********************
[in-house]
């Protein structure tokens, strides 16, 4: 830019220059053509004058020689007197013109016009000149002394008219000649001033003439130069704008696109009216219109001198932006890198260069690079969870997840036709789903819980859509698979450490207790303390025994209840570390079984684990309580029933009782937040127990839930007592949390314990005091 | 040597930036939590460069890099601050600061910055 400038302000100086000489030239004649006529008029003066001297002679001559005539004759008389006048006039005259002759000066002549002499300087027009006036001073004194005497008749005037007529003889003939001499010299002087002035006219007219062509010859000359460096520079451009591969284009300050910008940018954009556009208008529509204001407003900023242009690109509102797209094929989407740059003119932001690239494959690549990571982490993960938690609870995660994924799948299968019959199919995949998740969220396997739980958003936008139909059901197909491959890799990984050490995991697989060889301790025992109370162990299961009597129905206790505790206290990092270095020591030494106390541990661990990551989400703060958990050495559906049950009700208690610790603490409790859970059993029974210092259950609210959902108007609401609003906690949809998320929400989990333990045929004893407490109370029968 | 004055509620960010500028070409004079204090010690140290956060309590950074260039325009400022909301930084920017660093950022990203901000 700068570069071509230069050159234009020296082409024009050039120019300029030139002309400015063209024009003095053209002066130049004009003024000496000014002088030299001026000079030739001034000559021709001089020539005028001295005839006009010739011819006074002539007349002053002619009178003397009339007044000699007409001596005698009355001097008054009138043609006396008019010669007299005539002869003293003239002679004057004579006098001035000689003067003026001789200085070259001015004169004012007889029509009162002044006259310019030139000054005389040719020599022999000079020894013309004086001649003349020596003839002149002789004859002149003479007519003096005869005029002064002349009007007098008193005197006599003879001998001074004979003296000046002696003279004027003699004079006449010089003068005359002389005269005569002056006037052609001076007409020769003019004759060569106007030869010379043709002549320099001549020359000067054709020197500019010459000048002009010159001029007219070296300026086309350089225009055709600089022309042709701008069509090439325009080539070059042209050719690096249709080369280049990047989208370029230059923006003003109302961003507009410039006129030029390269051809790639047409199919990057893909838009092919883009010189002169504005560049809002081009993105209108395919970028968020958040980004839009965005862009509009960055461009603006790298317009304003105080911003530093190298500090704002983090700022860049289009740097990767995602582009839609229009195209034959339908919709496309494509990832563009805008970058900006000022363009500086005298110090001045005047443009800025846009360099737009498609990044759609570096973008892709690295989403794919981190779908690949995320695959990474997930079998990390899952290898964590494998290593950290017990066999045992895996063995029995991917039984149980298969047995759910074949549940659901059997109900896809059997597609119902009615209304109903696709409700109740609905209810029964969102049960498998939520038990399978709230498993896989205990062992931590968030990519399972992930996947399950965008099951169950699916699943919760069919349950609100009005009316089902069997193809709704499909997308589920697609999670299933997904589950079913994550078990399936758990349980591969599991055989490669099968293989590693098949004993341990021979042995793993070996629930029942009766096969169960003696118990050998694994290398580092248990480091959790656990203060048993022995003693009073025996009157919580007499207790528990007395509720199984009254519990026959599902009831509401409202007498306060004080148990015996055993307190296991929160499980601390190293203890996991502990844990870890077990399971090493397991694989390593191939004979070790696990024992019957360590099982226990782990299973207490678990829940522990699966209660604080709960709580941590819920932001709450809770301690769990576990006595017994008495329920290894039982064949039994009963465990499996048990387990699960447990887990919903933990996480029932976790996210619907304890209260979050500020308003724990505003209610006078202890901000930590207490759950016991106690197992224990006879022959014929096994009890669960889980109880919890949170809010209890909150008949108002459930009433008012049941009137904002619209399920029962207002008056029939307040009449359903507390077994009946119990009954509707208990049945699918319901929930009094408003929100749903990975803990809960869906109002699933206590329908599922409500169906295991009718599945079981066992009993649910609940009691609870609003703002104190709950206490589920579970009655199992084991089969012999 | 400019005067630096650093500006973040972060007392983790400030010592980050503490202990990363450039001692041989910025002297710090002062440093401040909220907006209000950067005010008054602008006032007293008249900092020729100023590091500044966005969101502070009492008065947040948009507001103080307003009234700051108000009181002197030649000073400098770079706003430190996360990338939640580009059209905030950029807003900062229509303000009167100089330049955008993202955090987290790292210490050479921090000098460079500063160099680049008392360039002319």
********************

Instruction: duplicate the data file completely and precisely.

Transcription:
[in-house]
């Protein structure tokens, strides 16, 4: 830019220059053509004058020689007197013109016009000149002394008219000649001033003439130069704008696109009216219109001198932006890198260069690079969870997840036709789903819980859509698979450490207790303390025994209840570390079984684990309580029933009782937040127990839930007592949390314990005091 | 040597930036939590460069890099601050600061910055 400038302000100086000489030239004649006529008029003066001297002679001559005539004759008389006048006039005259002759000066002549002499300087027009006036001073004194005497008749005037007529003889003939001499010299002087002035006219007219062509010859000359460096520079451009591969284009300050910008940018954009556009208008529509204001407003900023242009690109509102797209094929989407740059003119932001690239494959690549990571982490993960938690609870995660994924799948299968019959199919995949998740969220396997739980958003936008139909059901197909491959890799990984050490995991697989060889301790025992109370162990299961009597129905206790505790206290990092270095020591030494106390541990661990990551989400703060958990050495559906049950009700208690610790603490409790859970059993029974210092259950609210959902108007609401609003906690949809998320929400989990333990045929004893407490109370029968 | 004055509620960010500028070409004079204090010690140290956060309590950074260039325009400022909301930084920017660093950022990203901000 700068570069071509230069050159234009020296082409024009050039120019300029030139002309400015063209024009003095053209002066130049004009003024000496000014002088030299001026000079030739001034000559021709001089020539005028001295005839006009010739011819006074002539007349002053002619009178003397009339007044000699007409001596005698009355001097008054009138043609006396008019010669007299005539002869003293003239002679004057004579006098001035000689003067003026001789200085070259001015004169004012007889029509009162002044006259310019030139000054005389040719020599022999000079020894013309004086001649003349020596003839002149002789004859002149003479007519003096005869005029002064002349009007007098008193005197006599003879001998001074004979003296000046002696003279004027003699004079006449010089003068005359002389005269005569002056006037052609001076007409020769003019004759060569106007030869010379043709002549320099001549020359000067054709020197500019010459000048002009010159001029007219070296300026086309350089225009055709600089022309042709701008069509090439325009080539070059042209050719690096249709080369280049990047989208370029230059923006003003109302961003507009410039006129030029390269051809790639047409199919990057893909838009092919883009010189002169504005560049809002081009993105209108395919970028968020958040980004839009965005862009509009960055461009603006790298317009304003105080911003530093190298500090704002983090700022860049289009740097990767995602582009839609229009195209034959339908919709496309494509990832563009805008970058900006000022363009500086005298110090001045005047443009800025846009360099737009498609990044759609570096973008892709690295989403794919981190779908690949995320695959990474997930079998990390899952290898964590494998290593950290017990066999045992895996063995029995991917039984149980298969047995759910074949549940659901059997109900896809059997597609119902009615209304109903696709409700109740609905209810029964969102049960498998939520038990399978709230498993896989205990062992931590968030990519399972992930996947399950965008099951169950699916699943919760069919349950609100009005009316089902069997193809709704499909997308589920697609999670299933997904589950079913994550078990399936758990349980591969599991055989490669099968293989590693098949004993341990021979042995793993070996629930029942009766096969169960003696118990050998694994290398580092248990480091959790656990203060048993022995003693009073025996009157919580007499207790528990007395509720199984009254519990026959599902009831509401409202007498306060004080148990015996055993307190296991929160499980601390190293203890996991502990844990870890077990399971090493397991694989390593191939004979070790696990024992019957360590099982226990782990299973207490678990829940522990699966209660604080709960709580941590819920932001709450809770301690769990576990006595017994008495329920290894039982064949039994009963465990499996048990387990699960447990887990919903933990996480029932976790996210619907304890209260979050500020308003724990505003209610006078202890901000930590207490759950016991106690197992224990006879022959014929096994009890669960889980109880919890949170809010209890909150008949108002459930009433008012049941009137904002619209399920029962207002008056029939307040009449359903507390077994009946119990009954509707208990049945699918319901929930009094408003929100749903990975803990809960869906109002699933206590329908599922409500169906295991009718599945079981066992009993649910609940009691609870609003703002104190709950206490589920579970009655199992084991089969012999 | 400019005067630096650093500006973040972060007392983790400030010592980050503490202990990363450039001692041989910025002297710090002062440093401040909220907006209000950067005010008054602008006032007293008249900092020729100023590091500044966005969101502070009492008065947040948009507001103080307003009234700051108000009181002197030649000073400098770079706003430190996360990338939640580009059209905030950029807003900062229509303000009167100089330049955008993202955090987290790292210490050479921090000098460079500063160099680049008392360039002319």